By Wendy Lecker

On March 7, 2019, the plaintiffs in a long-running Maryland school funding lawsuit, Bradford v. Maryland State Board of Education, filed a petition to re-open the case in the face of persistent and severe State underfunding of the Baltimore City schools. The plaintiffs are represented by the ACLU of Maryland, the NAACP Legal Defense and Education Fund, and the law firm, Baker Hostetler, which is providing legal services pro bono.

Bradford was first filed in 1994 by parents of students in the Baltimore City school district, claiming that State underfunding of their schools violated students’ right to an adequate education under the Maryland Constitution. In 1996, the Circuit Court granted partial summary judgment to the plaintiffs, ruling that there was no factual dispute “that the public school children in Baltimore City are not being provided with an education that is adequate when measured by contemporary educational standards.” Before a trial on causation and remedy, the parties entered into a consent decree. The court retained jurisdiction to ensure the state’s constitutional compliance.

On three occasions after entry of the consent decree – in 2000, 2002 and 2004 – the court found the State had not fulfilled its constitutional obligation. The court ordered the State to adequately fund the Baltimore schools, both in terms of operational costs and school facilities. In 2002, after Maryland had enacted an overhaul of the its finance system, the court directed the State to fully fund the new formula to comply with its constitutional mandate. In so doing, the court found that increased education standards likely necessitated funding levels even above the new formula.  

However, the State failed to fully fund the formula. Two recent analyses, one by Maryland’s Department of Legislative Services and one commissioned by the State Department of Education, found a massive gap in state funding. Baltimore City students have been deprived of $2 billion of funds to which they are constitutionally entitled.

In petitioning to re-open the Bradford consent decree, the plaintiffs presented detailed evidence of the impact of State underfunding on essential resources in the Baltimore City district. For example, the district has a serious teacher shortage, with nearly 500 fewer teachers than it had just three years ago. Student-teacher ratios are the highest in the state. The district employs only 81 guidance counselors for 80,000 students. There are only 62 librarians for a district with over 150 schools.  Fifty-five percent of Baltimore students have no music classes. Of thirty-nine high schools, only twenty-three offer AP or IB classes.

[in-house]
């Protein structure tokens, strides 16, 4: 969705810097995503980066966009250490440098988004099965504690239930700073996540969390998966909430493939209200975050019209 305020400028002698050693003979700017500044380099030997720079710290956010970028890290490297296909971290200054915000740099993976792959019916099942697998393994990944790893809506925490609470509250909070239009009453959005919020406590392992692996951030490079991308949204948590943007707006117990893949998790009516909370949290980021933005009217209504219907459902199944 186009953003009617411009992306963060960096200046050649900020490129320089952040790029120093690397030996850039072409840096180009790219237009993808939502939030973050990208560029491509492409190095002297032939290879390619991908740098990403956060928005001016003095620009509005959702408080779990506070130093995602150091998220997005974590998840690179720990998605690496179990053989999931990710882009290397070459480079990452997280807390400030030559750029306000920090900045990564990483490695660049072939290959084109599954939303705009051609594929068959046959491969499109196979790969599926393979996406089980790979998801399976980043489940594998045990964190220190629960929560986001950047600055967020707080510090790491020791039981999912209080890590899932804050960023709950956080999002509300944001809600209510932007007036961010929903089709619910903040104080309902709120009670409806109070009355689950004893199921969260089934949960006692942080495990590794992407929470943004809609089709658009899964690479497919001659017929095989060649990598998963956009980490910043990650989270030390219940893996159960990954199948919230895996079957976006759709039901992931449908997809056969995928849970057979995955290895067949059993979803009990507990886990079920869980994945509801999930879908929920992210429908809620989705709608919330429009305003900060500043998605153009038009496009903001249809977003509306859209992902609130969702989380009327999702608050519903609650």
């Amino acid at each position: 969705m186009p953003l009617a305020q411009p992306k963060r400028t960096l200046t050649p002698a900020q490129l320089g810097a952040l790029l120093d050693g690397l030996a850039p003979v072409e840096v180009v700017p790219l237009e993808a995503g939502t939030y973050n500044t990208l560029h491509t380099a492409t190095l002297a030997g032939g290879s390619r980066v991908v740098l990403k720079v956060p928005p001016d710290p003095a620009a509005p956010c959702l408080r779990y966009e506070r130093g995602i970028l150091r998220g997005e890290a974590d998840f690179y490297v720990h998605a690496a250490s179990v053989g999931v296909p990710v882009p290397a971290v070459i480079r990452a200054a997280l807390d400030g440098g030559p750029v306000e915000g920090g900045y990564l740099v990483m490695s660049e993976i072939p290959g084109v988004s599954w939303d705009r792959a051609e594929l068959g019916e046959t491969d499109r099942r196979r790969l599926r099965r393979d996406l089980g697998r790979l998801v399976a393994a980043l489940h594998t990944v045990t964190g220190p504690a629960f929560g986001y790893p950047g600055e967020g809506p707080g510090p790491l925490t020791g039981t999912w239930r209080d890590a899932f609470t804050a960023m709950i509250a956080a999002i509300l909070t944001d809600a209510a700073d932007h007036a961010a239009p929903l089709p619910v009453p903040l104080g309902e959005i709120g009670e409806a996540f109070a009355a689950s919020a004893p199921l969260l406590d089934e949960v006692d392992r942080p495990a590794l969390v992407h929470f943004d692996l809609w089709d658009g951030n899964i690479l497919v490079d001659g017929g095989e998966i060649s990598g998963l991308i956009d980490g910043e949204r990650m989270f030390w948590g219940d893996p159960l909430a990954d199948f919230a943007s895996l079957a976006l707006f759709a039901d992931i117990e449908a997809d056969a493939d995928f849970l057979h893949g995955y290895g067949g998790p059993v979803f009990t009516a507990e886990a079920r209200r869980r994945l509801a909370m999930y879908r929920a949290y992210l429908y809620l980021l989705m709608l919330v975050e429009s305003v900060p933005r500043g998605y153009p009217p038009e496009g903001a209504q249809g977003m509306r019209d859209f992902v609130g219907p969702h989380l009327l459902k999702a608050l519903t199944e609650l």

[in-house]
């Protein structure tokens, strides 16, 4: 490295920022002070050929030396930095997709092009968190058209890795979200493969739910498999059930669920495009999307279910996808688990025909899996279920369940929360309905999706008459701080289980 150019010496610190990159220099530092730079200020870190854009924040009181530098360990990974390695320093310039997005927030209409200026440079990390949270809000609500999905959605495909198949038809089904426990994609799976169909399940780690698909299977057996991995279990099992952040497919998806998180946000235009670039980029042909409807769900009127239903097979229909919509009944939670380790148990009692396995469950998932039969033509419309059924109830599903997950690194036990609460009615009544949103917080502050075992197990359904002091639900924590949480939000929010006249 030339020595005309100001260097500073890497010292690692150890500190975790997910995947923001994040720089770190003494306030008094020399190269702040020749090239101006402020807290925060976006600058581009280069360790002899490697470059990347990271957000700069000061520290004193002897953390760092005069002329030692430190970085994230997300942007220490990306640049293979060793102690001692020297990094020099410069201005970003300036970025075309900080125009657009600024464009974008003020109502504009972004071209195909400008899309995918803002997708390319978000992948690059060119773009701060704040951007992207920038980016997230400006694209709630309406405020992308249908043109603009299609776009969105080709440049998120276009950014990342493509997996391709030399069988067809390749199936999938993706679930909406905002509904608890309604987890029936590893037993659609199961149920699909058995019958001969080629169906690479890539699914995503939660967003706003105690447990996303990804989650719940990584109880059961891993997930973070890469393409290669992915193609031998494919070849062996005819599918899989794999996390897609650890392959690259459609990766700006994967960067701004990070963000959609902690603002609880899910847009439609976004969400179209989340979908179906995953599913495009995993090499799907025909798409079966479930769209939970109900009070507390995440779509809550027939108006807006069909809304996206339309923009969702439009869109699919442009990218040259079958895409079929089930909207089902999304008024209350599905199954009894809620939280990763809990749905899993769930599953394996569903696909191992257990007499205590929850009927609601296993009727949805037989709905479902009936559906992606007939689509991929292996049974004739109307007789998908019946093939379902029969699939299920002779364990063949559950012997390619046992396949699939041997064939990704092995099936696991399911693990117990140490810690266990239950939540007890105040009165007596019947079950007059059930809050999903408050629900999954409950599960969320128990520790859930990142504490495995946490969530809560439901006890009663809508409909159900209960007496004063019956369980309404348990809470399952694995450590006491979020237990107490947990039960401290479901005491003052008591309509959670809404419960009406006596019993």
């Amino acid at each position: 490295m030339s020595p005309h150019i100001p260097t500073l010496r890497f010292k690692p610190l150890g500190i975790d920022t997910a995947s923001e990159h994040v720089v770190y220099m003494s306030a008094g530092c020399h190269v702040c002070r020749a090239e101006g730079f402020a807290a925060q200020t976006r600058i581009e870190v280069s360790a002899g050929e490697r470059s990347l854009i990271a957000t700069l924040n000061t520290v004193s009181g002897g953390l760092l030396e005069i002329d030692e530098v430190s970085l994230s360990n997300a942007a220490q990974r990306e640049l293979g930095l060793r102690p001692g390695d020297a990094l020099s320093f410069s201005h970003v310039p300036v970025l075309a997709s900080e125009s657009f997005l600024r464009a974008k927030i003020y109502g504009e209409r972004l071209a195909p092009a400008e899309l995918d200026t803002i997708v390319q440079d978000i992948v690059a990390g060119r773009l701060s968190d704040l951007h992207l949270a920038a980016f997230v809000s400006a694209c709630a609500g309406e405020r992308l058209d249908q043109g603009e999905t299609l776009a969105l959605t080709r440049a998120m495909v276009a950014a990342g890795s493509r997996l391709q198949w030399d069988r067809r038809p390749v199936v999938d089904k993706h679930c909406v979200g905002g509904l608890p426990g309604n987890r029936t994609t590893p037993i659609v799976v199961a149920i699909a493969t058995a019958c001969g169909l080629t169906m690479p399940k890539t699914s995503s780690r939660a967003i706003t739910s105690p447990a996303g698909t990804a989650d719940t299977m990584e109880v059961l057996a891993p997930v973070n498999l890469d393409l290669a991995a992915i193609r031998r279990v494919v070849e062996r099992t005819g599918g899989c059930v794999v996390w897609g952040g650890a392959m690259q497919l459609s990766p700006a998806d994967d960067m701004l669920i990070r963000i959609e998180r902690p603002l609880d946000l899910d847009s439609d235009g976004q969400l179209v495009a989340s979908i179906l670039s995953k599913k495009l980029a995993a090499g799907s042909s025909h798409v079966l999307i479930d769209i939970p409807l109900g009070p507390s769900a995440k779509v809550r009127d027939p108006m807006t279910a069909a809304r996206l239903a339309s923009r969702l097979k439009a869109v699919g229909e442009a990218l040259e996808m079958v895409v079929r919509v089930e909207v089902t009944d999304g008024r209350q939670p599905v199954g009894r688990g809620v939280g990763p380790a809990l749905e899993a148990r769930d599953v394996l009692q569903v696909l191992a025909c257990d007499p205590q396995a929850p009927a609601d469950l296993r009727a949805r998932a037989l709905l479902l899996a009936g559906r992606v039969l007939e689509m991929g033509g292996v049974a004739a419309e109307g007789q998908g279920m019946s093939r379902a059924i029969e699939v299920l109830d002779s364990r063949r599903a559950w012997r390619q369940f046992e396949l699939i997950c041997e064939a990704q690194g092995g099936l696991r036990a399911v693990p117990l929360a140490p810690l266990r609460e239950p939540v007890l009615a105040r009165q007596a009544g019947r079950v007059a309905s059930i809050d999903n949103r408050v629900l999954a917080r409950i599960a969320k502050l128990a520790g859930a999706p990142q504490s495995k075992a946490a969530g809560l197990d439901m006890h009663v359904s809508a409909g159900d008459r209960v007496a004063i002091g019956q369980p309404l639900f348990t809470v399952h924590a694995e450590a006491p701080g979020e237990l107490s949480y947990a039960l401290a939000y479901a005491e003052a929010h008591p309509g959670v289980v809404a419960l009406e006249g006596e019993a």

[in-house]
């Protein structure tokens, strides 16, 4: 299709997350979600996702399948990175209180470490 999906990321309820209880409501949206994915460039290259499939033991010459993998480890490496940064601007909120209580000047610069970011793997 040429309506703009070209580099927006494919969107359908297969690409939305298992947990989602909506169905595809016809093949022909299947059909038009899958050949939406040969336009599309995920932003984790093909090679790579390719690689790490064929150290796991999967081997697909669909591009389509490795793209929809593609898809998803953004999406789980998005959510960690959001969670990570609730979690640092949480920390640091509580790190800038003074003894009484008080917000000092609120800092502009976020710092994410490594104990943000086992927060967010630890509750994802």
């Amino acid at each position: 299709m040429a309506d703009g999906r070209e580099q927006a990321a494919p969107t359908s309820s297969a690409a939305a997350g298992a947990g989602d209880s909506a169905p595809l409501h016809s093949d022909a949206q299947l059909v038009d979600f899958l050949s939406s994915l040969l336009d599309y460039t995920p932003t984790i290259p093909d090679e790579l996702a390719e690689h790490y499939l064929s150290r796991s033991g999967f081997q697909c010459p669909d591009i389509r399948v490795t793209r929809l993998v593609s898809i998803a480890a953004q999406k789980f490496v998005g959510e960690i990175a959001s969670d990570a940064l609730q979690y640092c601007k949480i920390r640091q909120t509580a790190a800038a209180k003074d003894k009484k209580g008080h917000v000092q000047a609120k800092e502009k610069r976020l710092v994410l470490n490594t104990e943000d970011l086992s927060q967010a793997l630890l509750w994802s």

School facilities have deteriorated with conditions that are not only inadequate, but a threat to the health and safety of students, parents and staff.  In the most recent comprehensive survey, 85% of Baltimore schools were rated in “poor” or “very poor” condition. Last winter, students in over half of all public schools in the city attended class in rooms that were without heat or with limited heat.  As a result, over the course of a two-week period, over 60 schools were forced to close. This past summer, over 70 schools again were forced to close; this time, because classrooms had no air conditioning.

These severe deprivations in essential resources form the backdrop for low student outcomes in the district. Baltimore students score lower than their counterparts nationally and across the state on almost every assessment and college entrance test. The district’s graduation rate is 17 points lower than the state average, and its dropout rate is nearly double the state average. Thirty-seven percent of Baltimore students are chronically absent.

Like many urban districts across the country, Baltimore serves an extremely high proportion of poor students, students who need to learn English in school, and students with disabilities. Over 86% are eligible for free and reduced-price meals – the highest percentage in the state. The district has the highest “at risk student index” – the combined percentage of low income and ELL students and students eligible for special education services – in the state. The education right guaranteed by the Maryland Constitution has been interpreted by the courts to require additional resources “to minimize the impact of undeniable and inevitable demographic and environmental disadvantages on any given child.”

The plaintiffs’ petition also notes that almost 80% of Baltimore students are African-American. Statewide, fifty-three percent of African-American students attend underfunded schools, as compared with just eight percent of white students. State underfunding has a disproportionate impact on students of color in Maryland.

The Bradford plaintiffs are asking the court to declare that current funding levels violate the State Constitution and previous court orders. They are also seeking an order for the State to develop a comprehensive plan for full constitutional compliance, including remedying the aggregate past shortfalls in funding as well as ensuring adequate funding for operation, instruction and facilities in the Baltimore City schools.

For more information about Bradford v. Maryland State Board of Education, visit:


Wendy Lecker is a Senior Attorney at Education Law Center


Press Contact:

Sharon Krengel
Policy and Outreach Director
973-624-1815, x 24

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Press Contact:
Sharon Krengel
Director of Policy, Strategic Partnerships and Communications
973-624-1815, x240